Miners are spending again, but only to stand still – by Clyde Russell (Reuters U.S. – March 31, 2017)


SINGAPORE – The rally in commodity prices last year is starting to filter through to higher spending by miners, but the nature of how they are loosening the purse strings betrays the view that companies are still cautious about the outlook.

Mining service providers are generally one of the first groups to suffer cutbacks when prices turn down, but equally they are among the first beneficiaries when things turn around.

In the five years of declining prices from 2011 to 2015, mining companies universally tried to survive by stripping costs out of their operations, with many eventually even cutting sustaining capital. It’s this spending that is coming back into the market, according to several participants at this week’s Mining Investment Asia conference in Singapore.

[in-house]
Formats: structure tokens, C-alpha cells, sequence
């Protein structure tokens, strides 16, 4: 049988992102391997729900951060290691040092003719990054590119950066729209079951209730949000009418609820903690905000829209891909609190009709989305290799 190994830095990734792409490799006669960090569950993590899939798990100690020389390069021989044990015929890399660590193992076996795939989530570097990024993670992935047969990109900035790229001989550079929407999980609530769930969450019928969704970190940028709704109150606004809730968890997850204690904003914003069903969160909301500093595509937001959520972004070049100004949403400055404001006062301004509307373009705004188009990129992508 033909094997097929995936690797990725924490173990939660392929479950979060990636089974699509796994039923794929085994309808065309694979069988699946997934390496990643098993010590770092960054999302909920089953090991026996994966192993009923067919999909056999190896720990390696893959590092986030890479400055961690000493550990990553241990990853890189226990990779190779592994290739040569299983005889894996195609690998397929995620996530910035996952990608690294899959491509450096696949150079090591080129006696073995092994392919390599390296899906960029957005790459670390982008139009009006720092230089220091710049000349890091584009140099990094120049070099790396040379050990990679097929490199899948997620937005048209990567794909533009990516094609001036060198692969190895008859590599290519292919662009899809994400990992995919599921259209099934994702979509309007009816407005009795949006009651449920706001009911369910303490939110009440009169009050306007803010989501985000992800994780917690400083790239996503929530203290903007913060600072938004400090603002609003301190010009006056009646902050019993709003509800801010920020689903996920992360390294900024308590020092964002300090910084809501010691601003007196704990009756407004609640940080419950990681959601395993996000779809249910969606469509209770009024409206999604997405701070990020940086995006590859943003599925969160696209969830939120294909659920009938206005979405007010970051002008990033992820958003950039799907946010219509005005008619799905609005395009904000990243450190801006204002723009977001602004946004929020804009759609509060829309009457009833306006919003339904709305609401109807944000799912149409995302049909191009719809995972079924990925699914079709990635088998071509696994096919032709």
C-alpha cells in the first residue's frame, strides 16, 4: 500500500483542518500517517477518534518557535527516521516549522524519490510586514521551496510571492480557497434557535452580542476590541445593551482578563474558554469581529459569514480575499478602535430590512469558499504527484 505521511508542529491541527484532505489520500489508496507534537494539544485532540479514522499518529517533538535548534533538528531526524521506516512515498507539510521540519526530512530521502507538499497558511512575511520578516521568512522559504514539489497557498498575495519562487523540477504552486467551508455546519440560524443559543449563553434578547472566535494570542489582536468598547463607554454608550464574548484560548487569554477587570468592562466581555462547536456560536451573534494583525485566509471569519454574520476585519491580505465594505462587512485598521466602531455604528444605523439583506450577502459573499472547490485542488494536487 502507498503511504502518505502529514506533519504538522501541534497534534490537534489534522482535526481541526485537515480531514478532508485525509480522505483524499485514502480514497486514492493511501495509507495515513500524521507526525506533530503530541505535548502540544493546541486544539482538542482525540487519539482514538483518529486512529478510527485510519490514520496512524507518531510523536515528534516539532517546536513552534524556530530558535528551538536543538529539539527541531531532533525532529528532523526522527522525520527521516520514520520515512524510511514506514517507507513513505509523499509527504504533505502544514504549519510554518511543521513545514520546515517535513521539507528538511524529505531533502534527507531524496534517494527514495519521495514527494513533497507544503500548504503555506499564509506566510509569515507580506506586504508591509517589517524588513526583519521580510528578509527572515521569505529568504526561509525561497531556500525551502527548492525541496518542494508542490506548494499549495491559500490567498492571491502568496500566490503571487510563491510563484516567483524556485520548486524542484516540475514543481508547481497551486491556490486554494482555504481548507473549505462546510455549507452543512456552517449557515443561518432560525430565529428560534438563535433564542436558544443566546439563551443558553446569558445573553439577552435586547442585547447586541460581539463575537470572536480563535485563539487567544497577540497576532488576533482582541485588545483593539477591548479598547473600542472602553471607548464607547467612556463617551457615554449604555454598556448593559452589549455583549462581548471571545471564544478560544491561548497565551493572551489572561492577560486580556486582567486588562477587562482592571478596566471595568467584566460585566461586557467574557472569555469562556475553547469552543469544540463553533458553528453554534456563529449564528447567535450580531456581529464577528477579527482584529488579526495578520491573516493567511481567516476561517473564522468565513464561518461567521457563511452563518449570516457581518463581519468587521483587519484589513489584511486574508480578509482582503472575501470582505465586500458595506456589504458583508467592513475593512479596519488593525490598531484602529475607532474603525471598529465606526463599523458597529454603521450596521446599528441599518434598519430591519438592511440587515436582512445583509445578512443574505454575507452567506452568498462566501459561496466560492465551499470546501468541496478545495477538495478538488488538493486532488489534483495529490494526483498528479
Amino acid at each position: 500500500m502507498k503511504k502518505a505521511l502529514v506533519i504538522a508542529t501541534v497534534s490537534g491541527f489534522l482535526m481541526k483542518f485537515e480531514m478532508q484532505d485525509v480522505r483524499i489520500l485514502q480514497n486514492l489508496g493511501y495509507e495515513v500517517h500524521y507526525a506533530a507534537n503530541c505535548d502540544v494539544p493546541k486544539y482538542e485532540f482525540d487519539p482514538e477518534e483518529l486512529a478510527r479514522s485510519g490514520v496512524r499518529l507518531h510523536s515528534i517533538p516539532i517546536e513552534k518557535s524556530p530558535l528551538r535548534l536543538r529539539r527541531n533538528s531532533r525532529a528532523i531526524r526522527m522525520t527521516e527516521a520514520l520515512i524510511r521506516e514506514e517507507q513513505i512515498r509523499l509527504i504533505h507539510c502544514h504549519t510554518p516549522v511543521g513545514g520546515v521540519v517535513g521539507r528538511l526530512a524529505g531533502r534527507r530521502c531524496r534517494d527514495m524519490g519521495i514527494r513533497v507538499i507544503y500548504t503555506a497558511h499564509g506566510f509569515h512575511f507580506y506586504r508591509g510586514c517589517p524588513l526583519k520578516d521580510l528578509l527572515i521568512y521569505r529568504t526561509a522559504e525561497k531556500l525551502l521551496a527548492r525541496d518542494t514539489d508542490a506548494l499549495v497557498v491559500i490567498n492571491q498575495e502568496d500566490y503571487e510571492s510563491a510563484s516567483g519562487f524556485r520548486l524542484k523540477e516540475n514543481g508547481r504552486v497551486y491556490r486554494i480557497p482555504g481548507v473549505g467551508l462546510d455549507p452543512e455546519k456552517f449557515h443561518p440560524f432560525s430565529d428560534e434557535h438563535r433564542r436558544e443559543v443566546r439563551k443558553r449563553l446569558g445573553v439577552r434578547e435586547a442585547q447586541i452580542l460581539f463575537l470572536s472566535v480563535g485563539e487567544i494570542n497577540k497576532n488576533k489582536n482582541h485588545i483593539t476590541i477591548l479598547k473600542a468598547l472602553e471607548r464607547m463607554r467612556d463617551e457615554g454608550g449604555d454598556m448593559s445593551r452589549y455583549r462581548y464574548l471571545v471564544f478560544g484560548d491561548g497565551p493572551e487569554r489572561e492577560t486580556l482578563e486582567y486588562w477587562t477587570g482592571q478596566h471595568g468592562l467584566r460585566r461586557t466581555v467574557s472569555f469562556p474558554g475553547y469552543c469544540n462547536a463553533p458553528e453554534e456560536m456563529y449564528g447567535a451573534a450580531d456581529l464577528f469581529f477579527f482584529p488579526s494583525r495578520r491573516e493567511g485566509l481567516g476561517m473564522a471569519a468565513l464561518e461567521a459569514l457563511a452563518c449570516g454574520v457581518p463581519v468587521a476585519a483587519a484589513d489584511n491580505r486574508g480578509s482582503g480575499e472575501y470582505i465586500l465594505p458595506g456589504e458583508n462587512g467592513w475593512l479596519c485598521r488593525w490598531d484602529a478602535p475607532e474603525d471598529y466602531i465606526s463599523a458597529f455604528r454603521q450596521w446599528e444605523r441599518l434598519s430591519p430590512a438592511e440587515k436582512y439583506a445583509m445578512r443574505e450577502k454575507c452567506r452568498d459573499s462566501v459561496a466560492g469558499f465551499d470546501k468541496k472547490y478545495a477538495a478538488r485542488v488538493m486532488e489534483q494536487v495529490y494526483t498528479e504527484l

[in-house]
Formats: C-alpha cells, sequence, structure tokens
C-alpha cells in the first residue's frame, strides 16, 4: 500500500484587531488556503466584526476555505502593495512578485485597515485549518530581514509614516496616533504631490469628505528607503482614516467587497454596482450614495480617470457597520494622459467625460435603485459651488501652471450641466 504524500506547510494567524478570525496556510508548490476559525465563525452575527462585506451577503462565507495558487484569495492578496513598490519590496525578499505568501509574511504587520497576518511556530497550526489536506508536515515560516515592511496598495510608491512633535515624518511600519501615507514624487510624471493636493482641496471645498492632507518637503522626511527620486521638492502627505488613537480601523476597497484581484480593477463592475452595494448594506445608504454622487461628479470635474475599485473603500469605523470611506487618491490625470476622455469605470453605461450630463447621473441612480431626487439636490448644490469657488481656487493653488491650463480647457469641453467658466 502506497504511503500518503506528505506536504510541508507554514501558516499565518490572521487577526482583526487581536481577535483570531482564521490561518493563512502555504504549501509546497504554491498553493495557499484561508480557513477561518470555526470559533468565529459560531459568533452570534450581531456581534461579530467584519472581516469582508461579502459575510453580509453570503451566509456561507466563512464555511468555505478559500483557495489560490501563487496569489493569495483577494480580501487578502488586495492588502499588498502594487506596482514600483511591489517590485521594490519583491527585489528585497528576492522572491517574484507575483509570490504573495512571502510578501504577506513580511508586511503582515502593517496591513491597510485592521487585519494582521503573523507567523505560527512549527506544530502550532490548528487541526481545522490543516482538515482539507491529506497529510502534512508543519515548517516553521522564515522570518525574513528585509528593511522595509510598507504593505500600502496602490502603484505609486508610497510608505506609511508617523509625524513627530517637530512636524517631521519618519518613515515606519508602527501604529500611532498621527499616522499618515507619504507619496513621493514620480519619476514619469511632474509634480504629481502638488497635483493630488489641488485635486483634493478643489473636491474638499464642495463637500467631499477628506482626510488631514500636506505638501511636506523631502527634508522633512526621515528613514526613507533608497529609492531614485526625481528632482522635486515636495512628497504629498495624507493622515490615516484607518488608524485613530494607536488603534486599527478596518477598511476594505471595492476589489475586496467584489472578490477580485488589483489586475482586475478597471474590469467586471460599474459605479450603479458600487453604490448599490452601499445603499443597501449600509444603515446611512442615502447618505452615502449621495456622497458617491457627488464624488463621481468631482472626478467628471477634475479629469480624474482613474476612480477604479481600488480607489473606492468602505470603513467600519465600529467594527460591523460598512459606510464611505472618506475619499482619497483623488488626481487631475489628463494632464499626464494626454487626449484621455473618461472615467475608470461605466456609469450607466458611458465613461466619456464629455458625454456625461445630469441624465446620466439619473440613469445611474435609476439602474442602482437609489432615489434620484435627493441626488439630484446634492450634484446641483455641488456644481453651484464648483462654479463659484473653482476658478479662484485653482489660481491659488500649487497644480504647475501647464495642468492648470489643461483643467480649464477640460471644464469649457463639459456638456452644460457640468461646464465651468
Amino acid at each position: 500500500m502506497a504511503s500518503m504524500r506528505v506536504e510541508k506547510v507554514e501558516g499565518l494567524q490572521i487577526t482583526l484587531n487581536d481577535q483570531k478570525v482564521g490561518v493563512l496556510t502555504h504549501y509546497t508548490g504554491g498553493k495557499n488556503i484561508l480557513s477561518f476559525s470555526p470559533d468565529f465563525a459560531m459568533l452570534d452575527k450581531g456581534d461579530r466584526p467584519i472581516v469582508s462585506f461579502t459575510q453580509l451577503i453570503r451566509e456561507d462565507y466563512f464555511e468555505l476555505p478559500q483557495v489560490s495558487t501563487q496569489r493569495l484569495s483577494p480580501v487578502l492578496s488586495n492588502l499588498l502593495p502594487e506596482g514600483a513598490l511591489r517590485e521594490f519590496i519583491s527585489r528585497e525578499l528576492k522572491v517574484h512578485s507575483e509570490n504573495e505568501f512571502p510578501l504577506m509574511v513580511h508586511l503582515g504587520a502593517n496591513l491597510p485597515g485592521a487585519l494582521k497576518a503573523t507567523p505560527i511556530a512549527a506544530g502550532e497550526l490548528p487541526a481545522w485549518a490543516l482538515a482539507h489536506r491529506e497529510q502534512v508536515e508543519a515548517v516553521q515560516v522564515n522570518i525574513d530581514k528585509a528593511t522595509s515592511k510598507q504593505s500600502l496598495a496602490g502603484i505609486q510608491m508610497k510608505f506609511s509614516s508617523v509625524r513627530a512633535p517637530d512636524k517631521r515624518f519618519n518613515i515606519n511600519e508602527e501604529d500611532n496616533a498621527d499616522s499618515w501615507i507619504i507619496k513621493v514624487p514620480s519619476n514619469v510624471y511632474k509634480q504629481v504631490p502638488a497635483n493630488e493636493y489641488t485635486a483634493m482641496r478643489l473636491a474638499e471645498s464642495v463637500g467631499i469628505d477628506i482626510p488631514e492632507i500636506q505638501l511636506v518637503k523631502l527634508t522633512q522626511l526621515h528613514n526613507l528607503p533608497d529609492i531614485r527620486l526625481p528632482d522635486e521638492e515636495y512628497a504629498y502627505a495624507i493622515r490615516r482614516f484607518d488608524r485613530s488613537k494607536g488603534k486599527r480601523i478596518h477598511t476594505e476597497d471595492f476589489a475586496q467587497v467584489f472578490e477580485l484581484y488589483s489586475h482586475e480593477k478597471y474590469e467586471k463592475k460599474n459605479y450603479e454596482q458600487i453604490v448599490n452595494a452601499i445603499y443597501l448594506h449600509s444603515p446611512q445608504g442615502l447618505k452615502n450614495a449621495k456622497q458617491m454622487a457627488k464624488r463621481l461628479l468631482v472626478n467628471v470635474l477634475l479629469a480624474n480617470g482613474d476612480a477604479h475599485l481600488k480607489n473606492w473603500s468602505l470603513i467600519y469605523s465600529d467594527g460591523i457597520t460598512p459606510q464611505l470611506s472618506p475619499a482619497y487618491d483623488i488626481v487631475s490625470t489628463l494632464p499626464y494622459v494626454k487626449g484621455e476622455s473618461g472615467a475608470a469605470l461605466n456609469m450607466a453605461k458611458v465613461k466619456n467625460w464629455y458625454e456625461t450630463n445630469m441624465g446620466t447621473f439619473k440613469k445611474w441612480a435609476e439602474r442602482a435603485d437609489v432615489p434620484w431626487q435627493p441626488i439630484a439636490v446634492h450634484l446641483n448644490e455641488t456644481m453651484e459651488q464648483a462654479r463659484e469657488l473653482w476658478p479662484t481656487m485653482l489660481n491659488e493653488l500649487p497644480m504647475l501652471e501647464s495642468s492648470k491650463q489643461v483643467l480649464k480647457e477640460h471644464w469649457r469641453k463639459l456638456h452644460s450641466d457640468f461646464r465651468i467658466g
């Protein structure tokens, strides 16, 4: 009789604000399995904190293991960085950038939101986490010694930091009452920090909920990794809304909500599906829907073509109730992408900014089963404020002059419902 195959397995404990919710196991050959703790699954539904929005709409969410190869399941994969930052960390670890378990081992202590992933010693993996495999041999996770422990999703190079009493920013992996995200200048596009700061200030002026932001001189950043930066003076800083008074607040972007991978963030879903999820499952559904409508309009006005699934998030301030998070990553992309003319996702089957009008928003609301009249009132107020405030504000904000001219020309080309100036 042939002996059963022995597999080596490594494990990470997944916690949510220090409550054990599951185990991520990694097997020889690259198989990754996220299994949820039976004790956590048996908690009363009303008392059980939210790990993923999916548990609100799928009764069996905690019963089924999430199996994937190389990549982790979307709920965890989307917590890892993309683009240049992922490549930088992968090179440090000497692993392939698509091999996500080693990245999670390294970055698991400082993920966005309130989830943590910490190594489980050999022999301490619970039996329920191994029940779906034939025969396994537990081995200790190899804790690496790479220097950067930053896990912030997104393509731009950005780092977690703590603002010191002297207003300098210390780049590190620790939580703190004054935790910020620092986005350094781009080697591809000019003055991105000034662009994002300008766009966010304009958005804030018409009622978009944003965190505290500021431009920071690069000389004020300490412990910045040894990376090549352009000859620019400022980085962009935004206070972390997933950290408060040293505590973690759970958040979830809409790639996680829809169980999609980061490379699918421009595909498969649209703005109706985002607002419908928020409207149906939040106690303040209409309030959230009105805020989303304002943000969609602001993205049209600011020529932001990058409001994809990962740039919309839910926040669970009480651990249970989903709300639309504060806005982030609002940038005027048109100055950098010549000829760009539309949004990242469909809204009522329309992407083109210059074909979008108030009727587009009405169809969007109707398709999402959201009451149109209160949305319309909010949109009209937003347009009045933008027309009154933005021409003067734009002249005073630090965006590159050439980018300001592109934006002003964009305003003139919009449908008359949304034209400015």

Sustaining capital is the miners’ term for the money needed to keep the operation running at its present production rates, and includes items like replacing machinery and doing the necessary geological and engineering work to ensure that the next area to be mined is identified and prepared.

Most mines work on mine plans that detail the work to be undertaken in the coming years. When a company cuts sustaining capital, it can continue to operate on the existing plan, but eventually it will need to put money back into the project to keep operating.

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